Speaker 2 (13:11):
That's amazing. I'm so happy to hear that story because I didn't, I, I didn't know any of that. Your name to sort of appeared, and I knew, I knew that you were involved in Bold School. But what stands out to me is that I had also watched a news clip that you were on. I, I watched it on YouTube, or I had seen you post it. And you told the story of someone inviting you over and showing you how to paint, but I didn't know that that person was indeed Axel.
Speaker 1 (13:36):
That was Axel. Yes.
Speaker 2 (13:37):
And so the story's, all making a lot more sense to me. And it's, you know, it's just really overwhelming and, and makes me happy to know that just even right there in the kitchen of easels, someone can really just encourage and set another person free by handing them a paintbrush, and saying, you can do it even if you can't see all the way like that to me is just, just simply, um, what, like what a gift.
Speaker 1 (14:07):
Speaker 2 (14:07):
What a gift. And so, uh, thank you, Axel, for stepping out of your comfort zone and getting Arnold to step out of his comfort zone. I think that's what humanity is really all about, like should be about.
Speaker 1 (14:20):
Speaker 2 (14:21):
And so, yeah. So then, so your journey has really been learning to paint in, has it been the Bold School style, um, portraits and abstracting colors away from skin tone all the way along? Or what does that whole piece of learning to paint portraits look like for you?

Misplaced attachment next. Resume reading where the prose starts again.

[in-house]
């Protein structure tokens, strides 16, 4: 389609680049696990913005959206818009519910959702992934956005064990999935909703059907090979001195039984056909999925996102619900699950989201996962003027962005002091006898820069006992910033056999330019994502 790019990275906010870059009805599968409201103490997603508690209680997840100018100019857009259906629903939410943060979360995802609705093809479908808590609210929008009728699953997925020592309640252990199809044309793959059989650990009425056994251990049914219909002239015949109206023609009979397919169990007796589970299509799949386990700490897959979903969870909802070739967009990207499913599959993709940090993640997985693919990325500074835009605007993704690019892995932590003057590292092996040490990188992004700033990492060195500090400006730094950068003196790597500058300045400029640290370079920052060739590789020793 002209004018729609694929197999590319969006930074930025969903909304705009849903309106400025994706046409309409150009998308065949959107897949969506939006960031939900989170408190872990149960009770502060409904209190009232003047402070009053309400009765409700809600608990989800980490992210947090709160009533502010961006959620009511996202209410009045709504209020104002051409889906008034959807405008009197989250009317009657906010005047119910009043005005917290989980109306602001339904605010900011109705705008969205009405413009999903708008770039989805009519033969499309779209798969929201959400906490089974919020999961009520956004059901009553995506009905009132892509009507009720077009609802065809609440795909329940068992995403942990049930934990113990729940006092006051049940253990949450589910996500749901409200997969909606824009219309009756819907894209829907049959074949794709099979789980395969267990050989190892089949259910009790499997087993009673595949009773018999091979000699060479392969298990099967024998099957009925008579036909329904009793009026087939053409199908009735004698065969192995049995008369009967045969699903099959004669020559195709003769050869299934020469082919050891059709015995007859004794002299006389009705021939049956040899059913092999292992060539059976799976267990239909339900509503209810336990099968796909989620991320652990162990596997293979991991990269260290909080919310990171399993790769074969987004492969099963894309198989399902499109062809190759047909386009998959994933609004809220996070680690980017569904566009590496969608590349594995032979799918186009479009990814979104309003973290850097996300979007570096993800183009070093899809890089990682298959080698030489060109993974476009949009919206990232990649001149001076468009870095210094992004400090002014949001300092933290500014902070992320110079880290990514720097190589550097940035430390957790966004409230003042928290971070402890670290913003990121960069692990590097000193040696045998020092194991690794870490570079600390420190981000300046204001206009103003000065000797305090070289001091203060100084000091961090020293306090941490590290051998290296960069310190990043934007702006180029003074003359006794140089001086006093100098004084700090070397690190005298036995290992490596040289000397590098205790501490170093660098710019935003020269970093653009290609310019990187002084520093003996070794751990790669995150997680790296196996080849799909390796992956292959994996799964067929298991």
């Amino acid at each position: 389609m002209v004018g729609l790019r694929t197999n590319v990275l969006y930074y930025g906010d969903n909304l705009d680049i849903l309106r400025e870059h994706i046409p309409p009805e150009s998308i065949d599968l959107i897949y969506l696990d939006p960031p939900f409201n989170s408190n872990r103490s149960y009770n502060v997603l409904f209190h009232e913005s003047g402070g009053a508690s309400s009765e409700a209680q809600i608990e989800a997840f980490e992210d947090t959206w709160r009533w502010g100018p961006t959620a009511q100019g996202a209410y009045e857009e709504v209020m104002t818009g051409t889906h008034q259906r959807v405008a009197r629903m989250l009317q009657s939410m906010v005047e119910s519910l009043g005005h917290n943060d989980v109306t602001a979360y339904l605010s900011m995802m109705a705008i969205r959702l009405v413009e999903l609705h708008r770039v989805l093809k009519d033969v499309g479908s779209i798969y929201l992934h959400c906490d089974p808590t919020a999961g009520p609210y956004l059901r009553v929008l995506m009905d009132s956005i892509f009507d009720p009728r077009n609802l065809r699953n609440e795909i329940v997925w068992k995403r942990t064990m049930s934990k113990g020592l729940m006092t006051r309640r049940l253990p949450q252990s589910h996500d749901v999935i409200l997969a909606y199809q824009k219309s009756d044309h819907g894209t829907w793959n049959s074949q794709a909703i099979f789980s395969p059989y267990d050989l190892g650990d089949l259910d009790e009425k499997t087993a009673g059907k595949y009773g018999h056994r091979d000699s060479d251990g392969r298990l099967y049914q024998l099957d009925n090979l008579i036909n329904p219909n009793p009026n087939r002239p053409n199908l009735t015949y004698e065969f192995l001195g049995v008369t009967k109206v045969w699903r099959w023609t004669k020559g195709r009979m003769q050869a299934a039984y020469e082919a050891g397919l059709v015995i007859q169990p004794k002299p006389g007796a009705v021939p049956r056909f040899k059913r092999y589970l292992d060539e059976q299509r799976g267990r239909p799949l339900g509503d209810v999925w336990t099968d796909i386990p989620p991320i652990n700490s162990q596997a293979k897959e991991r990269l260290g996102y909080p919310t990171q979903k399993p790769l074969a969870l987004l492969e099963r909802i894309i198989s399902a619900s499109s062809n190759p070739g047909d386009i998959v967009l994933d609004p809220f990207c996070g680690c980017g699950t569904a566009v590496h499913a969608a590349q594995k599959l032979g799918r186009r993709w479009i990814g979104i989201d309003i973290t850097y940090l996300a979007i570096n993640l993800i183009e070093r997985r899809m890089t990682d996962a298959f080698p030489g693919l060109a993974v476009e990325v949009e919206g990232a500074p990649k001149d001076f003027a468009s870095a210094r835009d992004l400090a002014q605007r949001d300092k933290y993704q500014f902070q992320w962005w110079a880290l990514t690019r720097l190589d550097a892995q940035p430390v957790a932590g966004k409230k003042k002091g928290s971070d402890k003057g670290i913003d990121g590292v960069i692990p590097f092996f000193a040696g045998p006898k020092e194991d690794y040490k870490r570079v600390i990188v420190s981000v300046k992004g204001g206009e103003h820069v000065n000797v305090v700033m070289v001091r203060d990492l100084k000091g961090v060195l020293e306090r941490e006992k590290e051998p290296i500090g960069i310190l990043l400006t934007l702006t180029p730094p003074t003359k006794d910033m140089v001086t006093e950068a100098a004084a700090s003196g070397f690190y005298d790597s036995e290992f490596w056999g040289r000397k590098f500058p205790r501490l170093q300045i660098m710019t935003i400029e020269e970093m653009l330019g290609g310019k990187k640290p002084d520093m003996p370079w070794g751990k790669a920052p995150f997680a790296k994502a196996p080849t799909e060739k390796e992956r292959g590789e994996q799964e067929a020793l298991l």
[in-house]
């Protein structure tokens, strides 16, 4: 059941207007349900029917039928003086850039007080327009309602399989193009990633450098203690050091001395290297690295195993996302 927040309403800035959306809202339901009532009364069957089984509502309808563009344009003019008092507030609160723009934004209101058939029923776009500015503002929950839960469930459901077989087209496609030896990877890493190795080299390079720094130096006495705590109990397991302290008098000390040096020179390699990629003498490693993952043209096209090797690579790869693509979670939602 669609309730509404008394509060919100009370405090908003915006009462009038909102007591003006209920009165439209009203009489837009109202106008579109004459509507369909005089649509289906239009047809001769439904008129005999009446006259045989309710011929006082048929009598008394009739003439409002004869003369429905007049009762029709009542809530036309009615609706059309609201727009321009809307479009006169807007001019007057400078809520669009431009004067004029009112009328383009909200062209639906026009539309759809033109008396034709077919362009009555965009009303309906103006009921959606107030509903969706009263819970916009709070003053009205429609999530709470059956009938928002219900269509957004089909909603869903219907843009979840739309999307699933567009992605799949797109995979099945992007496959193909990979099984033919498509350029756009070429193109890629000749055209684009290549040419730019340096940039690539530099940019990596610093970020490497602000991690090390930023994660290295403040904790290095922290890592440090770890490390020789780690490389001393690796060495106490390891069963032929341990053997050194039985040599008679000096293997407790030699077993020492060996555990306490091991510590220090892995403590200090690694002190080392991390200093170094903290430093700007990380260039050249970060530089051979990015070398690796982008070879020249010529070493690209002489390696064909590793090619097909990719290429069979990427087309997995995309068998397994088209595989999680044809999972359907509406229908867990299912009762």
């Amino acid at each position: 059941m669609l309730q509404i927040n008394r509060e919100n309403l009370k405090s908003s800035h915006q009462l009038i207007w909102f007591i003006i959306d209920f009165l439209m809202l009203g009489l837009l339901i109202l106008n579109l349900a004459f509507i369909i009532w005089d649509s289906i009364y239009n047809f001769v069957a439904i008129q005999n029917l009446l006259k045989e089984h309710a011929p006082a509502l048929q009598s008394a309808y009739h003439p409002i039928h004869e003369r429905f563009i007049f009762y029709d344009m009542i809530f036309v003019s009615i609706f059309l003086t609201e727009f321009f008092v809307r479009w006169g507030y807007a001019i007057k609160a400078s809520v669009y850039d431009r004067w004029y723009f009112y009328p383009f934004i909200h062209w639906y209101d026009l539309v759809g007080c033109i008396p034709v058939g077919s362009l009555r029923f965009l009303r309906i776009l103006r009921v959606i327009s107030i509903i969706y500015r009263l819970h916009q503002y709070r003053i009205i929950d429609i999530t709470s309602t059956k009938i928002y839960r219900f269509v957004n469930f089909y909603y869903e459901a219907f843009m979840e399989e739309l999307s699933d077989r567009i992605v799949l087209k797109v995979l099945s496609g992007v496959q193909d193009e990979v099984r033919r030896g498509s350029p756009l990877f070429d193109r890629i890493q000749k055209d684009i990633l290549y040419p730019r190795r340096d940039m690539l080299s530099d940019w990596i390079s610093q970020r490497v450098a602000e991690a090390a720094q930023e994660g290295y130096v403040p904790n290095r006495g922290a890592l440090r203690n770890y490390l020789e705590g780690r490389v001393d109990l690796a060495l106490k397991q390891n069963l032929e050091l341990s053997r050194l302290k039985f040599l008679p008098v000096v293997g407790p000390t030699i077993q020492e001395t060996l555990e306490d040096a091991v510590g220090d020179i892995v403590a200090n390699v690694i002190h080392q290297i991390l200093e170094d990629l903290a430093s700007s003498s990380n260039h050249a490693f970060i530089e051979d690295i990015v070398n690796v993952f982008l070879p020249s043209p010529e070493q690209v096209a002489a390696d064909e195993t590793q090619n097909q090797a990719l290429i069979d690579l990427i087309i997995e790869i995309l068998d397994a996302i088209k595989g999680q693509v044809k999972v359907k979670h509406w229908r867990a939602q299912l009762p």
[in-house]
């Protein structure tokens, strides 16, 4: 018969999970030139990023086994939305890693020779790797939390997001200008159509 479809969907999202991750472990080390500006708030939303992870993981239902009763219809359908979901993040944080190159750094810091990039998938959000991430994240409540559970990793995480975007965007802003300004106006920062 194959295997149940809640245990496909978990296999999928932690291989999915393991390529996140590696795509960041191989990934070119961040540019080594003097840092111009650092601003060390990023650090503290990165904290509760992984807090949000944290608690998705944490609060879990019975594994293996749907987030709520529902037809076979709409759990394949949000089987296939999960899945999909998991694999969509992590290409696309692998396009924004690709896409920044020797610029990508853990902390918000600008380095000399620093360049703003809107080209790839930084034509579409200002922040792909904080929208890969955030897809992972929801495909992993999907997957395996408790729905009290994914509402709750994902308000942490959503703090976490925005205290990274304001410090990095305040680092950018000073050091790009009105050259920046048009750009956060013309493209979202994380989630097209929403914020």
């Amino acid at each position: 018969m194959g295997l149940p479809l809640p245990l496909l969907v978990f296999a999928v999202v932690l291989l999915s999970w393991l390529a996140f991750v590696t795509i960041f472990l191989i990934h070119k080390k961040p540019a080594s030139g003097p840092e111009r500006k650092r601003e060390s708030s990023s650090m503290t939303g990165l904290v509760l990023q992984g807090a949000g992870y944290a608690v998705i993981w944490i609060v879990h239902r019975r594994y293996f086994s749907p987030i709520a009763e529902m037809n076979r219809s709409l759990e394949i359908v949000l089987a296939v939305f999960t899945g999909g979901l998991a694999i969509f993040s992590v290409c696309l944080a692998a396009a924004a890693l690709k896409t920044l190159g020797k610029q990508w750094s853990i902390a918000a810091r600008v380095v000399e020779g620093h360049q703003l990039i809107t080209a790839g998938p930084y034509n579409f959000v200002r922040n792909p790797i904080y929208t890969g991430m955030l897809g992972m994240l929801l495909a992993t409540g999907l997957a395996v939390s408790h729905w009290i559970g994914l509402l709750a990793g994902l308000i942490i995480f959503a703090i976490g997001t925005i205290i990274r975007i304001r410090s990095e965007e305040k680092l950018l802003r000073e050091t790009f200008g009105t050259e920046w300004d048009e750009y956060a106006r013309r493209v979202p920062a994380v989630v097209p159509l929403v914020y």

Speaker 1 (14:39):
It, it has, has been bold. Um, you know, I, I, haven't created a whole lot of paintings, you know, there's, there's other things going on at home. And so, you know, I maybe did, you know, like eight paintings in the entire year, you know, I tried to make as much time as possible. Um, but most of the paintings, a lot of them were commissions. You know, I posted those few, uh, first two or three paintings that I did with Axle online and, you know, friends and family neighbors, you know, kind of saw them and they reach out and say, Hey, do you mind doing a painting of me and my daughter, or, you know, my dog. And, um, and they all really enjoyed and liked the, the bold colors that I was, um, that I was using, you know, the paintings that I posted. Um, and so I have, you know, I have been using, um, a lot of bold colors.
Speaker 1 (15:32):
For this particular exhibit, um, I did a little bit of both. Some, you know, I tried to, I was trying to focus more on the, on what I was trying to convey, not so much, not so much on the color. Yes, you know, I did think of color and, you know, but it was more the, the feeling, the emotion that I was trying to convey on the canvas that I was more focused on. But there's definitely pieces that, you know, I did, I did use, um, some old colors. Like I actually like this one. Um, I don't know if it's,
Speaker 2 (16:08):
I saw that on the news clip and for those listening on audio, Arnold reached back and pulled out a painting we hadn't seen yet. And it's, um, I'm gonna des attempt to describe it, but I would love Arnold to describe it to it. It's hands that are clasping, like, one, one is reaching for the other hand, and they're holding onto each other. One is in monochromatic, uh, I wanna say black and white, but I can't quite tell from what I'm looking at. And then the other is in color. And so there's just a, it's just a very dynamic piece, very gripping, no pun intended, very gripping piece. And so Arnold, could you take it away and tell us a little, like, describe for the audience a little more, because my vision, like, when I'm looking through the screen, we're, we're just on a little split screen next to each other, so I'm seeing you smaller. And so you can describe it to our listeners.
Speaker 1 (17:03):